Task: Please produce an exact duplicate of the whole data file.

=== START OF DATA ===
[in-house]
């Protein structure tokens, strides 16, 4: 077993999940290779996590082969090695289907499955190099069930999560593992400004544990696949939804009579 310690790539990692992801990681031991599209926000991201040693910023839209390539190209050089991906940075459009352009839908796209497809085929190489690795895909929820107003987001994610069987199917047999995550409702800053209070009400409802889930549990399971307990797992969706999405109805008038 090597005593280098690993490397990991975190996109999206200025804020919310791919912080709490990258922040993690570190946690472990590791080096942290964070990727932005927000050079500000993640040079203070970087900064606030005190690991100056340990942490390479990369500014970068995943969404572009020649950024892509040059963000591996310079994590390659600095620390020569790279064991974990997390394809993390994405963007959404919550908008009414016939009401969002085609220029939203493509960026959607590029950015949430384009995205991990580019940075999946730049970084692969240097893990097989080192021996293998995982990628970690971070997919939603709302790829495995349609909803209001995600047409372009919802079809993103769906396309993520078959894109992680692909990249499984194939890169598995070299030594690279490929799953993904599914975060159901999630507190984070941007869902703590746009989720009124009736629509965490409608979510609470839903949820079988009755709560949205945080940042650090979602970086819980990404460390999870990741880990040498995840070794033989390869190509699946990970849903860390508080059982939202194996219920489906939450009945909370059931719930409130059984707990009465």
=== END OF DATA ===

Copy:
[in-house]
């Protein structure tokens, strides 16, 4: 077993999940290779996590082969090695289907499955190099069930999560593992400004544990696949939804009579 310690790539990692992801990681031991599209926000991201040693910023839209390539190209050089991906940075459009352009839908796209497809085929190489690795895909929820107003987001994610069987199917047999995550409702800053209070009400409802889930549990399971307990797992969706999405109805008038 090597005593280098690993490397990991975190996109999206200025804020919310791919912080709490990258922040993690570190946690472990590791080096942290964070990727932005927000050079500000993640040079203070970087900064606030005190690991100056340990942490390479990369500014970068995943969404572009020649950024892509040059963000591996310079994590390659600095620390020569790279064991974990997390394809993390994405963007959404919550908008009414016939009401969002085609220029939203493509960026959607590029950015949430384009995205991990580019940075999946730049970084692969240097893990097989080192021996293998995982990628970690971070997919939603709302790829495995349609909803209001995600047409372009919802079809993103769906396309993520078959894109992680692909990249499984194939890169598995070299030594690279490929799953993904599914975060159901999630507190984070941007869902703590746009989720009124009736629509965490409608979510609470839903949820079988009755709560949205945080940042650090979602970086819980990404460390999870990741880990040498995840070794033989390869190509699946990970849903860390508080059982939202194996219920489906939450009945909370059931719930409130059984707990009465």